'Liquid forensics' could lead to safer drinking water

Ping! The popular 1990 film, The Hunt for Red October, helped introduce sonar technology on submarines to pop culture. Now, nearly 30 years later, a team of scientists at the University of Missouri is using this same sonar ...

Sliding along on water

Machine bearings are usually lubricated with various oils. But today large quantities of these oils still end up in the environment. The Fraunhofer Institute for Mechanics of Materials IWM has developed a method which will ...

Upcycling process brings new life to old jeans

A growing population, rising standards of living and quickly changing fashions send mountains of clothing waste to the world's landfills each year. Although processes for textile recycling exist, they tend to be inefficient ...

Cleaning up with cellulose

Selectively permeable membranes made from renewable plant-based materials could significantly improve the environmental credentials of the chemical industry. A KAUST team has tested the viability of cellulose membranes to ...

Developing environmentally friendly materials

A new research article introduces a nanofiber material produced by the electrospinning device at the Laboratory of Polymers and Textile Technology in Tallinn University of Technology, and a range of applications. The article, ...

Another step closer to tunable liquids

Using electrical fields to modify the properties of liquids in contact with a surface can be used in several applications, such as electrophoresis, where an electric current can separate molecules by size. Researchers at ...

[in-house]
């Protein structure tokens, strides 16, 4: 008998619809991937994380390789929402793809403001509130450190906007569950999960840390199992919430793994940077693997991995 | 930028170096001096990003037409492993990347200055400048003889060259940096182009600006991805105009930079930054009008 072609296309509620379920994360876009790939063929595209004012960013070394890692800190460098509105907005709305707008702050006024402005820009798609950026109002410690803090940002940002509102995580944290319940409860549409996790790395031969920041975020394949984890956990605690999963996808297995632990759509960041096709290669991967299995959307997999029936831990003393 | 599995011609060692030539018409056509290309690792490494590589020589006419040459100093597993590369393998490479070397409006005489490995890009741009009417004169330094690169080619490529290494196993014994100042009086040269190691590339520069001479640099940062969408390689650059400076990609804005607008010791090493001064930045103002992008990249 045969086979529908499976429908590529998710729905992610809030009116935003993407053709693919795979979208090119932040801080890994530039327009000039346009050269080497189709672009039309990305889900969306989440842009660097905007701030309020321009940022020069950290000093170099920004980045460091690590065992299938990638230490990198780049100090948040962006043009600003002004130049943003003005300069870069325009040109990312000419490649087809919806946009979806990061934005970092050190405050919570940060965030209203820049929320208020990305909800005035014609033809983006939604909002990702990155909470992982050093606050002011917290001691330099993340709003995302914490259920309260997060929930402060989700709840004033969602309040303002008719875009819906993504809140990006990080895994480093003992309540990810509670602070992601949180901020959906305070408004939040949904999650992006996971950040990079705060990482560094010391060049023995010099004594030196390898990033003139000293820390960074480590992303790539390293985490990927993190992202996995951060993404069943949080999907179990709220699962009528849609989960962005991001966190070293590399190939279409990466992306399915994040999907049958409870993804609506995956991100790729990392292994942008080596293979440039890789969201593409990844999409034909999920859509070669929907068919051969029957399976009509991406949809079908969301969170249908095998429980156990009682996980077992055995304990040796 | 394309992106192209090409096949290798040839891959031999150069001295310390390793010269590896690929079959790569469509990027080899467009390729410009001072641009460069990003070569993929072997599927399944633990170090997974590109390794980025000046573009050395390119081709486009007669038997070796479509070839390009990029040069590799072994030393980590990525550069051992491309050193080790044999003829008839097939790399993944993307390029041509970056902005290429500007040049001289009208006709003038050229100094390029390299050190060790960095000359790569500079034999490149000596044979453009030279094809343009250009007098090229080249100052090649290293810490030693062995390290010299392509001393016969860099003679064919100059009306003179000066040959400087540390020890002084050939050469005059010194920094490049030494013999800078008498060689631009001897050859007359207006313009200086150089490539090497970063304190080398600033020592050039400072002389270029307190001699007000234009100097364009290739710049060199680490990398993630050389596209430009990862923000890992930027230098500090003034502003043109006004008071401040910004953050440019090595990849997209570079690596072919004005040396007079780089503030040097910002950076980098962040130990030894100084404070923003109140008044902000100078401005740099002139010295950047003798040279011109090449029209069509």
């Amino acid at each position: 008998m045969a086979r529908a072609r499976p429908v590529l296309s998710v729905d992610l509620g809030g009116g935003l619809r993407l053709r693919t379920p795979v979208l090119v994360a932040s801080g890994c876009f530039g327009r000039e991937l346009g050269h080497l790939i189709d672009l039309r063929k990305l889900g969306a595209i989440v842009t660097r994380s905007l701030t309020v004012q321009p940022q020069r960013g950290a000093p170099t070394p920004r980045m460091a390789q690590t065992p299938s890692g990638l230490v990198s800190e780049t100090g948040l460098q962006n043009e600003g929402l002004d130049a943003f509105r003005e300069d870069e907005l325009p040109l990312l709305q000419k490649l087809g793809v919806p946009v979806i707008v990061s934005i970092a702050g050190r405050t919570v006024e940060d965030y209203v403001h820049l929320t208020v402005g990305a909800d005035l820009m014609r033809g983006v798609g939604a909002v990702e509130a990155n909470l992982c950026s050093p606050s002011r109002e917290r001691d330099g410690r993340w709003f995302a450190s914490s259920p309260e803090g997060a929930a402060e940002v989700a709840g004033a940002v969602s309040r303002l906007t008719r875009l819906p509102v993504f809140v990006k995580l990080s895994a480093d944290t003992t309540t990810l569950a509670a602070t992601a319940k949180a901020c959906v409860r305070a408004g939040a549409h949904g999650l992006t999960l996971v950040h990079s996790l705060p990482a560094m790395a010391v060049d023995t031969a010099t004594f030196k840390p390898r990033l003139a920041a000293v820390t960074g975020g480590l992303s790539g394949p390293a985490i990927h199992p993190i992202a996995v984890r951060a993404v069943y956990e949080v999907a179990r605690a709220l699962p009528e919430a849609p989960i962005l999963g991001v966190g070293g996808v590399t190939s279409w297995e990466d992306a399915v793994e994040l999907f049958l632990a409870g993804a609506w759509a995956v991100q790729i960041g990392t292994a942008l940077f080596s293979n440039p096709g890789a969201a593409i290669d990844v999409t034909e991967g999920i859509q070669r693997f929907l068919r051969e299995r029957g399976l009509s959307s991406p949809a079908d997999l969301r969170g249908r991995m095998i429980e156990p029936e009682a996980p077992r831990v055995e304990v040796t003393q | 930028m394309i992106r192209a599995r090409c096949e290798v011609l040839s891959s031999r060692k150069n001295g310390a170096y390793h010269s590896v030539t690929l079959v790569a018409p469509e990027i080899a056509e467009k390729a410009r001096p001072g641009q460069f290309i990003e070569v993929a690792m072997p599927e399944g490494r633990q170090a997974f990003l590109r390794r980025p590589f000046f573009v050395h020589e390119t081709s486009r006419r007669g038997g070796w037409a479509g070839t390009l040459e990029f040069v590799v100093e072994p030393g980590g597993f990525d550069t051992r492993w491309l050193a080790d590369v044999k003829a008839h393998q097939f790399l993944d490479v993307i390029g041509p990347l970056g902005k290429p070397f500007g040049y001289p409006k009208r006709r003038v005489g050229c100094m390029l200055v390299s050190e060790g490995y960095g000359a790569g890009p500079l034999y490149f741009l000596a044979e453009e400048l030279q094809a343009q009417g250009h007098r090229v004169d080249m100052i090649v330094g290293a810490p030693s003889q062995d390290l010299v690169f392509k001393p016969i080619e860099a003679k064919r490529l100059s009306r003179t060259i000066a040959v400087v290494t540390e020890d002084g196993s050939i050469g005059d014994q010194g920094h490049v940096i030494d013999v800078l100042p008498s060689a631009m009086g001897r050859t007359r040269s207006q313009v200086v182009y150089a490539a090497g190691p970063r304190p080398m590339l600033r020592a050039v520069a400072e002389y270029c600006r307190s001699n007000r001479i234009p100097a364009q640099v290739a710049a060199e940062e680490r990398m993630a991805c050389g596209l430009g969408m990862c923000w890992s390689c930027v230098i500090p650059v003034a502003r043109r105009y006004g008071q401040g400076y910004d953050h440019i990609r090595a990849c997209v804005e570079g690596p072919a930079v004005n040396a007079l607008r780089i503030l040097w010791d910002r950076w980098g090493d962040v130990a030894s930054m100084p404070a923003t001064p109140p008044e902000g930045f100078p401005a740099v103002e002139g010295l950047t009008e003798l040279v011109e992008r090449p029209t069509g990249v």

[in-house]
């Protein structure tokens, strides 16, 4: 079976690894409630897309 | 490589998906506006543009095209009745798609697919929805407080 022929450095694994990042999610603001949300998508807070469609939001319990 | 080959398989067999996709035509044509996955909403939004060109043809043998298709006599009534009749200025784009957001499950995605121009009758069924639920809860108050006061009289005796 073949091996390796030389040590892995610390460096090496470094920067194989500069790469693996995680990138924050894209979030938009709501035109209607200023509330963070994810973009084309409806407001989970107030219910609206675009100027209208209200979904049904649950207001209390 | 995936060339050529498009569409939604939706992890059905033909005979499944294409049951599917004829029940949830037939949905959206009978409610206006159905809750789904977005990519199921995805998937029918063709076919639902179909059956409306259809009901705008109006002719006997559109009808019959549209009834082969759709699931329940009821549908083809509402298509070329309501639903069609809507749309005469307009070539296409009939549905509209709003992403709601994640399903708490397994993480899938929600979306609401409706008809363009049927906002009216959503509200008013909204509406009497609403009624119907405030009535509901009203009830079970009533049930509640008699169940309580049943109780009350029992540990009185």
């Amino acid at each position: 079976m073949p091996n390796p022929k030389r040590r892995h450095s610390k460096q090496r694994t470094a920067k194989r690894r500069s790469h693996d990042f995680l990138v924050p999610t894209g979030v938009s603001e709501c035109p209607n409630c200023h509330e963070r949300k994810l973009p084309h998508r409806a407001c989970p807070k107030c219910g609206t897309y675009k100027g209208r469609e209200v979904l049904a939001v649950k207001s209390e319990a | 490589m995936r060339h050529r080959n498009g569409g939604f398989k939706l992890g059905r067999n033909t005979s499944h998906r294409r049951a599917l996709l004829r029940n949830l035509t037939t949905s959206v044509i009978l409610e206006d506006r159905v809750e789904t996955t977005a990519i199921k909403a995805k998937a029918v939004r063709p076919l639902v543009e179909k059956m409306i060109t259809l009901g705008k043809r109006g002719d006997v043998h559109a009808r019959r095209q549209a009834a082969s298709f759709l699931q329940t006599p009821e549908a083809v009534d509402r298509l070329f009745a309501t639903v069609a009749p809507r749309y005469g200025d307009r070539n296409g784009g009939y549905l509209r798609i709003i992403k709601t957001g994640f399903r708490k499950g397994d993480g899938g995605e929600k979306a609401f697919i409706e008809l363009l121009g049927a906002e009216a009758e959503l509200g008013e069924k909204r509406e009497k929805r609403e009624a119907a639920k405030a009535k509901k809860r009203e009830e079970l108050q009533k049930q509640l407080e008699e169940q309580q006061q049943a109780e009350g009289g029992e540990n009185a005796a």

Insulator becomes conductor at the push of a button

Ionic liquids are important in scientific research because they can apply a lot of charge over a surface. Physicists from Leiden University have now found that the charging process of ionic liquids depends purely on opposite ...

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Ionic liquid

Ionic liquids, originally known as liquid electrolytes, ionic melts, ionic fluids, fused salts, liquid salts, or ionic glasses, are liquids comprised predominantly of ions and ion-pairs at some given temperature. Ordinary table salt, or, sodium chloride, consists of sodium cations (Na+) and chloride anions (Cl−) that when heated to several hundred degrees, forms a liquid containing predominantly ions. While many combinations of bulkier and often more asymmetric organic ions also form well defined crystals, with well defined melting points, many instead form glasses prior to thermodynamically stable crystal lattice formation where the cyrstallization kinetics are extremely slow. For example, the salt 1-ethyl-3-methylimidazolium dicyanamide, [C2mim][N(CN)2], melts at Tm = -21 °C, pyridinium chloride, [PyH]Cl, exhibits a melting point of Tm = 144.5 °C but 1-butyl-3,5-dimethylpyridinium bromide, [N-butyl-3,5-dimethyl-Py]Br, exhibits glass formation at Tg = -24 °C.

The term, ionic liquid, includes all classical molten salts, which are comprised of more thermally stable ions, such as sodium with chloride or potassium with nitrate, and has been attested as early as 1943. Recently, it has come to be used for salts whose melting point is below an arbitrary set point of 100 °C. There also exist mixtures of substances which have low melting points, called deep eutectic solvents, or DES, that have many similarities with ionic liquids.

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